Experienced BBS users quickly learn shortcuts and options to enhance the power of the on-line tool - and there are more and more of those. "Although it was ahead of its time at first, we're convinced there's a fast-growing audience anxious to become connected," says Chapman.

He says computer modems are becoming increasingly prevalent in the art and framing industry. Their primary use is for connecting to the Internet's World Wide Web and accessing e-mail features. In addition, some framers are being exposed to modems through companies like Wizard, which sells computerized mat cutters, because these firms use modems to automatically bill their customers.

In 4 1/2 years, Chapman says, Earth Art has fielded more than 52,000 calls. On most days, that amounts to more than 35 calls.

Earth Art can be tapped by three users at a time. There are two telephone lines that provide remote access while the BBS can be used at the main computer terminal in Ambassador Gallery.

Among Earth Art's 4,800 registered users, Chapman estimates that only one-fifth are art customers. Because Ambassador is deeply involved in environmental conservation, Earth Art attracts conservationists as well as wildlife art customers.

Most callers consult Earth Art to view the gallery's collection and to discuss conservation and art, Chapman says. Others use the bulletin board as a source for information about wildlife art and other free information that Chapman posts for callers.

Build a Better BBS

Since its inception in 1991, Chapman has improved the Earth Art system through continual updates. "When we started, the system was isolated because it wasn't part of any network," he says.

Chapman rectified that situation by making Earth Art a part of other BBS networks, including Fidonet - the largest BBS network in the world. (Fidonet had over 40,000 nodes worldwide at one time!)

Chapman even went so far as to create his own network - GreenNet - a network of environment-related bulletin boards. This network garners exposure and publicity for Ambassador's wares.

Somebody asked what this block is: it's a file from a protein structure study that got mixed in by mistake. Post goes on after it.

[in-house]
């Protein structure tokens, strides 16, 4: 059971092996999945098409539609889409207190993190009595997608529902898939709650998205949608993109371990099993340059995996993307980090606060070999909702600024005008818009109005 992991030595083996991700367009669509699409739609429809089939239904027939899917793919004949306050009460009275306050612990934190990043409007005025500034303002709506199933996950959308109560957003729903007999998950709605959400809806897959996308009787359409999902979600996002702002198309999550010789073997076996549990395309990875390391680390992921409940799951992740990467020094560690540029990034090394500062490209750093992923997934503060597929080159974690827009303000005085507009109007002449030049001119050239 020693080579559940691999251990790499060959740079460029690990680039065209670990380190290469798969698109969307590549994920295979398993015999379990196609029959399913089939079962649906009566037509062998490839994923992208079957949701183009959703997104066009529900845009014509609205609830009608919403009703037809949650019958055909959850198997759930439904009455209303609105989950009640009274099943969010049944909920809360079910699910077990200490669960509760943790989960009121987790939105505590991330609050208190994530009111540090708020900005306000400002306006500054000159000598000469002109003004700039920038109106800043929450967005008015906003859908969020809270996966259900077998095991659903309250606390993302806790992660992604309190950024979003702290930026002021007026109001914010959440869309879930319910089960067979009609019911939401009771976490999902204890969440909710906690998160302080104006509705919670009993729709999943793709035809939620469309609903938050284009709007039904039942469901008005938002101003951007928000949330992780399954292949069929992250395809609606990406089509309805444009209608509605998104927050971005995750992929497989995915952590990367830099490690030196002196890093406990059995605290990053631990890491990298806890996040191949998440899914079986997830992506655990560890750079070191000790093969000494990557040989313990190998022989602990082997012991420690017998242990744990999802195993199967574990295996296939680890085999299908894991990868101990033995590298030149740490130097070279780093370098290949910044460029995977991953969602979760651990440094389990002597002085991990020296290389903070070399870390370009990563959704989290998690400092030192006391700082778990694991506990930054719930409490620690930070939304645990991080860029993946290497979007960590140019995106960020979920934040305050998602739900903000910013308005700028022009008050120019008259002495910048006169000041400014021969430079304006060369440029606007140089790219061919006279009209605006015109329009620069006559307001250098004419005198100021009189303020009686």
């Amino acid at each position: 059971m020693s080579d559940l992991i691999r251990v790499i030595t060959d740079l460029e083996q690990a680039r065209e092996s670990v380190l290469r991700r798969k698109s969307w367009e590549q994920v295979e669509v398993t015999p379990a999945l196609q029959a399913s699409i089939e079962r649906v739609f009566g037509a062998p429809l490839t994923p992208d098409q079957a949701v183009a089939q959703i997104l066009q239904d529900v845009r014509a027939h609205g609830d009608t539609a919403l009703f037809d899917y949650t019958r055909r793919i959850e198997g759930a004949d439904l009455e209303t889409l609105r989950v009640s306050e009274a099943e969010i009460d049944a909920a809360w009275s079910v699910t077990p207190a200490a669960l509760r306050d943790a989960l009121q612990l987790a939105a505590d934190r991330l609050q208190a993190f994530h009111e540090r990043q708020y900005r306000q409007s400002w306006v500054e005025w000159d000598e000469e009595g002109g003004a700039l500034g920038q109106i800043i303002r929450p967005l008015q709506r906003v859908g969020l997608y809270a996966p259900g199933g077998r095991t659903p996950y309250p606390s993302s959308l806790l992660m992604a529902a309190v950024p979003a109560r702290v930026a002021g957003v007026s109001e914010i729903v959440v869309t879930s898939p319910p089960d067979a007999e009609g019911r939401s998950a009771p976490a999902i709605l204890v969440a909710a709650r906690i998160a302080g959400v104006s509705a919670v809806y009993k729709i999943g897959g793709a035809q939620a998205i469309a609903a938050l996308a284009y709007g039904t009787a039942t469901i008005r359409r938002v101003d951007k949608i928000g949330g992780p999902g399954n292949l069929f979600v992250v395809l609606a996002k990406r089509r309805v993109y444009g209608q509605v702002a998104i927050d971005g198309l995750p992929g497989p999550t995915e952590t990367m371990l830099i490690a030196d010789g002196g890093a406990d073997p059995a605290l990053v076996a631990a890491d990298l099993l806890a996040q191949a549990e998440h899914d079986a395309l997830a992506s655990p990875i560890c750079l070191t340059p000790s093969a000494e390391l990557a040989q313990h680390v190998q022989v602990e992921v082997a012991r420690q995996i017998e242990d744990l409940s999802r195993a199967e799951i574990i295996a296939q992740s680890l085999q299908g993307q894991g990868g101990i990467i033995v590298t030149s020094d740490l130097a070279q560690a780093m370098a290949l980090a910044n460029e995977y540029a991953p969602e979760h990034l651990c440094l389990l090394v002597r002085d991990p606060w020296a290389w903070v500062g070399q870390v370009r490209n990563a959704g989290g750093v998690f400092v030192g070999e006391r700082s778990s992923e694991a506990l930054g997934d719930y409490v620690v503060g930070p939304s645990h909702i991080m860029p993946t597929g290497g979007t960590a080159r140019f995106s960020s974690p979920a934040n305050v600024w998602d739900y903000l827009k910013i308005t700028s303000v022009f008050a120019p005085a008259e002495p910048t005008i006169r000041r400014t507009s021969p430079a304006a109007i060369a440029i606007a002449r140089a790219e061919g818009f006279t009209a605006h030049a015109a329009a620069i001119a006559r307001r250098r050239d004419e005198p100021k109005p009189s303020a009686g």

Finally, Chapman has improved Earth Art's transmission time dramatically with the addition of a new modem that has more than doubled the rate at which data is transmitted to callers. Where it used to take up to 10 minutes for pictures to be transmitted, now they appear on the viewer's screen almost instantly.

All of these improvements increase Earth Art's usefulness to callers. And the more useful Earth Art is to its customers, the more useful it is to Ambassador.

Chapman uses Earth Art as an advertising and customer service vehicle for the gallery. He informs customers about gallery events and answers their inquiries.

However, Chapman says, Earth Art's most useful feature is its novelty. "It really attracts people to the gallery and encourages word of mouth," he says.

Another bonus of being on-line is the fact that it eliminates barriers of time and distance. No matter where customers are or what time it is there, they can view Ambassador's offerings.

One of the most popular features of Earth Art has been the accessibility of artists on-line. Artists who've shown their work at Ambassador, and other artists like duck stamp competition winners, become members of the BBS. In this way, it is easy for callers to communicate with their favorite artists.

Membership in Earth Art BBS is free; however, callers outside the Charleston area code must pay long-distance telephone rates. To sign up, simply call the BBS (803-552-4389) from your computer at any time of day, and go through the on-line registration process.

However, if you prefer a human voice instead of bells and whistles, Ambassador has that kind of telephone, too.

So, what do YOU think of this? Positive free publicity never hurts... I think the author did a fine job of "dumbing it down" so people without any knowledge about computers can understand. I hoped he'd mention that we have now installed ISDN (Integrated Services Digital Network) access, (data transfer up to 128,000 baud) but he thought that is too technical. He did agree Earth Art probably deserves the title as the "World's First Online Art Gallery", but his editors would never allow that to get printed. He told me claims like that "could only cause problems for our magazine".